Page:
Is a Bicycle Trip a Good Way to Lose Weight?

At this very moment we are sitting in an airplane, 33,000 feet above sea level, just finishing up a fairly tasty vegetarian meal of Asian Noodles and Tabbouleh Salad (courtesy of Air Transat) and contemplating our recently completed bicycle trip through the Alps from Munich to Venice. A topic of great interest among our group of cyclists was the possibility of losing weight over the course of the two week trip. The cuisines of Germany, Austria and Italy offer many tasty temptations, not the least of which are creamy gelatos, mouth-watering cakes and pastries and local specialty wines and beers that are seemingly available around every corner and at very reasonable prices to boot. One would think that pedalling a bicycle loaded with the gear needed for a two week vacation across the country on a path that includes a total accumulated elevation climb of 4400 meters would allow unlimited indulgence at the dinner table while still affording a net loss in body weight. Alas, this dream rarely comes to fruition. It is very difficult to pedal off the calories offered by enthusiastic European chefs.

Here are some statistics from our recent adventure. We rode our bicycles along the gorgeous bicycle paths for a total of 649 km in 41 hours, giving us an average speed of 16 km/ hour. Sometimes the riding was very strenuous, such as the day we climbed the Brenner Pass, gaining 796 meters in elevation over a distance of 40 km and three hours of cycling. Other times we coasted easily downhill, sometimes for many glorious kilometers at a time. And of course much of the ride consisted of flat trails or small hills, referred to as “pleasant undulations” in one of our guide books.

Cycling itself is a very efficient mode of transportation. In fact it is known to be the most efficient form of human transportation (1). Also, there are tremendous benefits, physical, mental and environmental, to be realized when you travel by bicycle. Muscle strengthening, cardiovascular benefits, bone building, stress relief, social interaction with companions and experiencing first-hand the scenery, scents, culture and lifestyle of the area through which you are travelling are a few of these positive outcomes (2). In addition, all these benefits come with minimal impact to your surroundings. However, you may be disappointed to realize that weight loss is not typically a given end result of cycle touring.

According to a Calories Burned Calculator from, the following calories are burned by cycling (3);

130 pound person cycling at less than 16 km / hour burns 177 calories / hour
130 pound person cycling at about 16 to 18 km/hour burns 295 calories / hour
130 pound person cycling at about 19 to 22 km/hour burns 413 calories / hour
130 pound person cycling vigorously (climbing or travelling over 30 km/hour) burns 885 calories / hour

180 pound person cycling at less than 16 km / hour burns 246 calories / hour
180 pound person cycling at about 16 to 18 km/hour burns 410 calories / hour
180 pound person cycling at about 19 to 22 km/hour burns 574 calories / hour
180 pound person cycling vigorously (climbing or travelling over 30 km/hour) burns 1230 calories / hour

On our recent sixteen day trip we enjoyed four non-riding days while we toured Innsbruck and Venice. Over the twelve riding days, we travelled 650 km at an average pace of 16 km / hour giving us a daily average of 3 hours and 20 minutes of actual time in the saddle. (We would spend about six hours travelling to complete each day’s journey but over two hours of this time would be spent eating, resting and sight-seeing.)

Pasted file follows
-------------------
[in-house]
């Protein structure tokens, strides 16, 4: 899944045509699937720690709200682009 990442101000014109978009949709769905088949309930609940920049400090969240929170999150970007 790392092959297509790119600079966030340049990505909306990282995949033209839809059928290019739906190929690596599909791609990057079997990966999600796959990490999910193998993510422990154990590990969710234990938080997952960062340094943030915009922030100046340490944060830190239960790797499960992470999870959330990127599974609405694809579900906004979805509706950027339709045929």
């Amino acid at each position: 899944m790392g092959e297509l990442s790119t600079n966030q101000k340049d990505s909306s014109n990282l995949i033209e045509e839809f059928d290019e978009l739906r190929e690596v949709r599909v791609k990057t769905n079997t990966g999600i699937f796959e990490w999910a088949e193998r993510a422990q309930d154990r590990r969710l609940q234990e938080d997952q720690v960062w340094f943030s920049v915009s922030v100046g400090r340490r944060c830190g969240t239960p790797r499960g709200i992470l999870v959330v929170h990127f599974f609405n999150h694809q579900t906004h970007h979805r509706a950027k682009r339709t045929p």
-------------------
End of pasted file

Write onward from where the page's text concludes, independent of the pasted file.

Our cycling route was quite hilly at times but this was balanced out by the majority of the terrain which was either flat or downhill. So, using the values for travelling at 16 to 18 km / hour, a 130 pound person would burn 975 calories in one of our typical cycling days and a 180 pound person would burn 1400 calories in the same day.

A pound of body fat contains 3500 calories. So, if there are no diet changes made and assuming that our cyclists were eating a diet that just maintained their present body weight, a person on this trip would lose some weight. From the amount of calories burned cycling as calculated above, a 130 pound person would lose about one pound every 3.5 days riding days while a 180 pound person would lose about one pound every 2.5 riding days. This is what would happen if normal eating habits are maintained and it would only apply to cycling days, not rest days.

Okay now, let’s be realistic. A vacation is the time to relax and enjoy your new surroundings and cultures. This includes sampling the delicious foods and drinks of each region, both traditional and modern. You can see that it wouldn’t take long to consume enough extra calories to exceed those burned by your cycling and to find yourself on the weight gaining side of the equation.

So what’s a person to do? It helps to remember that the number of added calories burned from cycling that you have to play with is not as large as you might think. Keeping this in mind, you should be able to indulge moderately in culinary treats and not gain weight or, if you maintain your eating habits as close to normal as possible, you might even manage to lose a pound or two.





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My name is Debra Harley (BScPhm) and I welcome you to my retirement project, this website. Over the course of a life many lessons are learned, altering deeply-rooted ideas and creating new passions.

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